I still think the idea of theming or associating Reading with a speciality art has a lot of potential and this would give us an impetuous for what sort of arts facilities should be provided in an Arts centre. An idea I have written about to the council about three times, and never had an acknowledgement of (!) is to have a bi - tri or even four yearly, Photo competition in Reading. With a commercial partner (Thames Water? Reading Buses? Vue Cinema?) and theme the subject matter on the sponsors interest; Open the competition to all tax payers of Reading - retired, those in full time education, junior, unwaged, everyone and put the winning pictures of each category on the back of bus tickets, huge bill boards, in commercial partners shops and offices have a few special themed cinema events - some of the pictures could definitely be put in amongst the adverts there, a few lectures in the town hall, involve both TVU and The University of Reading, publish a lovely glossy book and a calender for the next year - really the possibilities are endless!. Invite big name judges (photographers preferably). In short make it an event that will grab the notice of all media in the UK and europe. Such things are done in similar sized towns all over Europe - why not Reading????I can imagine we will end up having a camera styled Arts centre!

This is the sort of thing that is possible in a town of our size - if we want to be a cultural city we must start making Culturally mature decisions now so that in 5 years time things have moved on. What can the council, our elected representatives, provide us in the way of ideas? After all this is their professional provenance - haven't they got anything up their sleeve?

Anne-Marie Carroll said...

Thoughts on Reading as a “Truly Cultural City” 6 August 2008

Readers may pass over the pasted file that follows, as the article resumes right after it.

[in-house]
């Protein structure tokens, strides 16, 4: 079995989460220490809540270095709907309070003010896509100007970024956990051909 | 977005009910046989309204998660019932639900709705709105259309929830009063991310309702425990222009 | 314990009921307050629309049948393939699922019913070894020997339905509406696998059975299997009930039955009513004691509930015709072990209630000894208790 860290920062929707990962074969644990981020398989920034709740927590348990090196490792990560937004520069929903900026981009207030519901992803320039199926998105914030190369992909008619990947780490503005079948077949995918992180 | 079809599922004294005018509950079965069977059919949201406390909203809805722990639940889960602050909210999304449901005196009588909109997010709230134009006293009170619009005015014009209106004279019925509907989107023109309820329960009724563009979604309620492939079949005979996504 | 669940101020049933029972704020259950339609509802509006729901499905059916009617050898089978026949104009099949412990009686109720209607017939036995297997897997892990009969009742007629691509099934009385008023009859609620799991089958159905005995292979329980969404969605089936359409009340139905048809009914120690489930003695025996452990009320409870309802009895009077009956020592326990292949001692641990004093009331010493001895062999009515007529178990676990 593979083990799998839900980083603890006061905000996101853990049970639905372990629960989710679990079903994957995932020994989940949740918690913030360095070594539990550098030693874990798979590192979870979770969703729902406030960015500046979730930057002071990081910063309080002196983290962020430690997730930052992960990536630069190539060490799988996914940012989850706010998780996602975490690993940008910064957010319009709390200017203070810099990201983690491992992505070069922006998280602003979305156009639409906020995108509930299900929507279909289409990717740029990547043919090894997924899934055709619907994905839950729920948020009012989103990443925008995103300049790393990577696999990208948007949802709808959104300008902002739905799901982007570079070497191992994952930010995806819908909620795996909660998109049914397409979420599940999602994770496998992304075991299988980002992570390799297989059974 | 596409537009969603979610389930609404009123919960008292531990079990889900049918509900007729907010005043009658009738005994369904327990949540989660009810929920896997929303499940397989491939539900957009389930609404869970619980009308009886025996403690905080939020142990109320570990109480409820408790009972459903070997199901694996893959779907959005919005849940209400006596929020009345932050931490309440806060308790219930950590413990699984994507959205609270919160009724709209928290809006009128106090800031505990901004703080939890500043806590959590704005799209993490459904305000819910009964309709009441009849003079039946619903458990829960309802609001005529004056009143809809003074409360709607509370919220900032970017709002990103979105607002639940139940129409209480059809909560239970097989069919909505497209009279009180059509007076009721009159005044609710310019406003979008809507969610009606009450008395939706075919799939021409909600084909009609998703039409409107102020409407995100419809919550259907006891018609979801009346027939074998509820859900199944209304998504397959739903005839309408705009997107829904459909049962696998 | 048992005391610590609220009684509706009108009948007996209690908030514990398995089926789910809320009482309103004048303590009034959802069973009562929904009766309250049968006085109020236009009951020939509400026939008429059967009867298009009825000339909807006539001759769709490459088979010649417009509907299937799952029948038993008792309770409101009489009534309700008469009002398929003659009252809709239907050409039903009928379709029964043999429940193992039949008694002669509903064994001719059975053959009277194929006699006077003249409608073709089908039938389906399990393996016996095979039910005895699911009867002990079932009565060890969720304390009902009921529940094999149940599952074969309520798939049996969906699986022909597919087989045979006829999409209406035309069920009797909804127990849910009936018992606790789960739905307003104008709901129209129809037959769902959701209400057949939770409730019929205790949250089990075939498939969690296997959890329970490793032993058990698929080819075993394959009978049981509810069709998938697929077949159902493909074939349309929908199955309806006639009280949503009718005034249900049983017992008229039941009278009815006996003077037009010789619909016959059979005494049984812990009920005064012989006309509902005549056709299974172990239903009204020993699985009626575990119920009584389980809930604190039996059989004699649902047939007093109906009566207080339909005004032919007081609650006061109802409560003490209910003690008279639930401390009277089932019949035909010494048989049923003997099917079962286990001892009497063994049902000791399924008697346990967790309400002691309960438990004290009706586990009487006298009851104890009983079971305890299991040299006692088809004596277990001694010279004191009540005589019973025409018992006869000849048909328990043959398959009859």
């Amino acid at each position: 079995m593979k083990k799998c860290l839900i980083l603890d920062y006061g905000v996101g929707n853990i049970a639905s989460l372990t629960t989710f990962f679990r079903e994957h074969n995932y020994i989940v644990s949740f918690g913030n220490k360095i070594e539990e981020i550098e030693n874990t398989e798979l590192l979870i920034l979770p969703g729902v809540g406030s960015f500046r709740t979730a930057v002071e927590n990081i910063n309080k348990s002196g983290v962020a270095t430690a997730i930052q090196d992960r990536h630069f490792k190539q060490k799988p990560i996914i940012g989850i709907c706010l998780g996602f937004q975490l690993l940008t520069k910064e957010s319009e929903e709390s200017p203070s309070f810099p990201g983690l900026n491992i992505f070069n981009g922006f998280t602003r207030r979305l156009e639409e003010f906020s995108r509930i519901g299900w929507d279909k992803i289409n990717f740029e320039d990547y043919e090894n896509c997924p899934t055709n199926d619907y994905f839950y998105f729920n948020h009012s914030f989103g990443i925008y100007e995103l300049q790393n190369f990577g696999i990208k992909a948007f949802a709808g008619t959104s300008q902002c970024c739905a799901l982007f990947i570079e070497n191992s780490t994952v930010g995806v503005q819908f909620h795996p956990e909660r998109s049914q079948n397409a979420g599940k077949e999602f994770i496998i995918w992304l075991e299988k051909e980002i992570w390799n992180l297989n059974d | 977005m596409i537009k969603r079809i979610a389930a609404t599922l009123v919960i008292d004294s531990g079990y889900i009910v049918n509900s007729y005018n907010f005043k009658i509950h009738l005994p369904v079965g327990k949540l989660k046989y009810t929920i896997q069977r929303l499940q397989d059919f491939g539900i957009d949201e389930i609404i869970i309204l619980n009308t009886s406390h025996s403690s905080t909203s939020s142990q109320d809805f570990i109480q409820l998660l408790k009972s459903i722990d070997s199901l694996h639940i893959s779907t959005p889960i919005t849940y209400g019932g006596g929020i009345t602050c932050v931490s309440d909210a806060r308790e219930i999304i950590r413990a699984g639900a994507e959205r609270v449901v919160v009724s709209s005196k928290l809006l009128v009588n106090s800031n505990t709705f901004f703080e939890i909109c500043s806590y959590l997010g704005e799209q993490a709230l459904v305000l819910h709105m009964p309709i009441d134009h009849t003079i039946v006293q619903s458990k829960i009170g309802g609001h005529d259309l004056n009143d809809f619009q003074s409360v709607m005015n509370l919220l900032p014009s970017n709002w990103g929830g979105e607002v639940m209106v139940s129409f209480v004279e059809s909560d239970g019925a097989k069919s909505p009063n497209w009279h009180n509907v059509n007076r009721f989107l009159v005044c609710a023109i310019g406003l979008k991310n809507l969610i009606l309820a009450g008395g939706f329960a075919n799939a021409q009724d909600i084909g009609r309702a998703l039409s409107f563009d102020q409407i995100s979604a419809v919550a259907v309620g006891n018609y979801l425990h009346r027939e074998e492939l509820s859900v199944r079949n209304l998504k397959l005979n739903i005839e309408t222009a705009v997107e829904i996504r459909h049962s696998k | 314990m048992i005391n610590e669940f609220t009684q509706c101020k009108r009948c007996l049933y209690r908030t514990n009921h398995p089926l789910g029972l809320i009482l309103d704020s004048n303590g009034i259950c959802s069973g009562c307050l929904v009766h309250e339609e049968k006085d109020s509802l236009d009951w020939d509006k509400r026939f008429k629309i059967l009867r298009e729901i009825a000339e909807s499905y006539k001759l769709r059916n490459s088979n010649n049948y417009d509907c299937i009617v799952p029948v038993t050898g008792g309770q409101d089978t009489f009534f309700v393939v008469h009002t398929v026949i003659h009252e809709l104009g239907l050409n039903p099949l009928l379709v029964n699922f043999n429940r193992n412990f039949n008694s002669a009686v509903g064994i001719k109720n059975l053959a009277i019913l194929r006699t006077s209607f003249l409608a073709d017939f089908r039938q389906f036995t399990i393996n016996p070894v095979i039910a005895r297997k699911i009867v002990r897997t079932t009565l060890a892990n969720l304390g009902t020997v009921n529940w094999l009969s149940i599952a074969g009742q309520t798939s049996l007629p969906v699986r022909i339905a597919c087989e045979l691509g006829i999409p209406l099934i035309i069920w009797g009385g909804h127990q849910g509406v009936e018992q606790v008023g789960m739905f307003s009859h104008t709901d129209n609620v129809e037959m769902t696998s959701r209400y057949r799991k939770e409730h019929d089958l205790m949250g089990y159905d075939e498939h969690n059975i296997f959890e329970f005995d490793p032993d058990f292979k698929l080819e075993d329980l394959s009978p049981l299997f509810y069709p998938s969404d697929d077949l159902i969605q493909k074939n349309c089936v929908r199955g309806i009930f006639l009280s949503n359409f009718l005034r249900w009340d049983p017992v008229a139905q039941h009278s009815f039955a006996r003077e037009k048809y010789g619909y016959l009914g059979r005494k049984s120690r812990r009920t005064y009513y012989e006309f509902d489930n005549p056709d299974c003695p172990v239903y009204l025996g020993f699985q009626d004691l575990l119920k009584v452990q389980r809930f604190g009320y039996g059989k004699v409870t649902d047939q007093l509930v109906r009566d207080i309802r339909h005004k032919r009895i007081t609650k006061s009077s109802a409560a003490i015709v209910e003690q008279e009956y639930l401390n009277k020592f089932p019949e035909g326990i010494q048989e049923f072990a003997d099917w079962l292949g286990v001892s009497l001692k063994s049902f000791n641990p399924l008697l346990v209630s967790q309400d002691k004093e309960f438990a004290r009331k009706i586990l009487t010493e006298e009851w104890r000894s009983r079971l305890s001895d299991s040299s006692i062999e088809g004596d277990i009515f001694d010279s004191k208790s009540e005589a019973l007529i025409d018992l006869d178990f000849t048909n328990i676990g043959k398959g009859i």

Whilst the Councils Open Space Discussion on 29th July would seem to be an open attempt at dialogue with the Tax paying residents of Reading, I have not been surprised to have come across a number of interested parties who knew nothing about it including the publicity department of the council itself! I also find the idea of holding it during the holiday period rather suspicious and is resonant of dubious planning applications being made in similar time periods.
I have been thinking about the discussion however and would like to say that the opening premise in the form of the speakers four questions:
“Who is here?”
“What is going to be achieved?”
“When should it start?”
“When is it over?”
and her answers:
“Who ever is here is meant to be here.”
“Whatever we achieve is all that could be achieved.”
“It starts when we say it starts.”
“Its over when we say its over.”
is astonishingly patronizing, to say the least.
My answers to her opening gambit would be as follows:
The only people who managed to hear about it and were not on holiday are the people who are here.
How can you pre judge what is going to be achieved ? - unless you have already decided ‘nothing’ will be achieved which of course is possible to guarantee.
‘It’ has already started - people are talking about ‘it’ in cafes and and interested groups and homes all over town. Reading is a cultural centre despite lack of facilities and funding and, often, it is felt, support from the council.
who are we, as previously discussed, to say, ” ‘it’ is over?” Whatever ‘it’ is?
Poor communications, lack of access and no central Galleries with facilities for the cultural arts seemed to have the consensus of opinion. Councilors frequently rejoined with the complaint of “no money available” and that they do indeed generously sponsor the arts in Reading.